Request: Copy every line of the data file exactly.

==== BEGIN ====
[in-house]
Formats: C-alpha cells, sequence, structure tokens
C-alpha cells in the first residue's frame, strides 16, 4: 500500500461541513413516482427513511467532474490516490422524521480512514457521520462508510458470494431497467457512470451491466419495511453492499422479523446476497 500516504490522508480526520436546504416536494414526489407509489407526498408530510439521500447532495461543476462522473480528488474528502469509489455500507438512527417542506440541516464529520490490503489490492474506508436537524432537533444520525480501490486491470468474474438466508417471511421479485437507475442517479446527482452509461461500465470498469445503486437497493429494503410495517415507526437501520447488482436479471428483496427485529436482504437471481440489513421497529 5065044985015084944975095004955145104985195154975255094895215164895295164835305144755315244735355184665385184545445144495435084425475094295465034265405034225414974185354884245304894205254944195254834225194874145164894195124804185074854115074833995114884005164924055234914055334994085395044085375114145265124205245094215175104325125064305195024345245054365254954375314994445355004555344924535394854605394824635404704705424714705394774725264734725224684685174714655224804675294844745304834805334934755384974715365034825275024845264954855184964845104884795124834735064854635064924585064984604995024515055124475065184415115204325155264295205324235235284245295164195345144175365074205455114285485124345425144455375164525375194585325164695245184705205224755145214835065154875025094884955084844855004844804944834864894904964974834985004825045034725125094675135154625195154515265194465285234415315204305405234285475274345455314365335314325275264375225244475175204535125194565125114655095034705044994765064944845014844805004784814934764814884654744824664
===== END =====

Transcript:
[in-house]
Formats: C-alpha cells, sequence, structure tokens
C-alpha cells in the first residue's frame, strides 16, 4: 500500500461541513413516482427513511467532474490516490422524521480512514457521520462508510458470494431497467457512470451491466419495511453492499422479523446476497 500516504490522508480526520436546504416536494414526489407509489407526498408530510439521500447532495461543476462522473480528488474528502469509489455500507438512527417542506440541516464529520490490503489490492474506508436537524432537533444520525480501490486491470468474474438466508417471511421479485437507475442517479446527482452509461461500465470498469445503486437497493429494503410495517415507526437501520447488482436479471428483496427485529436482504437471481440489513421497529 5065044985015084944975095004955145104985195154975255094895215164895295164835305144755315244735355184665385184545445144495435084425475094295465034265405034225414974185354884245304894205254944195254834225194874145164894195124804185074854115074833995114884005164924055234914055334994085395044085375114145265124205245094215175104325125064305195024345245054365254954375314994445355004555344924535394854605394824635404704705424714705394774725264734725224684685174714655224804675294844745304834805334934755384974715365034825275024845264954855184964845104884795124834735064854635064924585064984604995024515055124475065184415115204325155264295205324235235284245295164195345144175365074205455114285485124345425144455375164525375194585325164695245184705205224755145214835065154875025094884955084844855004844804944834864894904964974834985004825045034725125094675135154625195154515265194465285234415315204305405234285475274345455314365335314325275264375225244475175204535125194565125114655095034705044994765064944845014844805004784814934764814884654744824664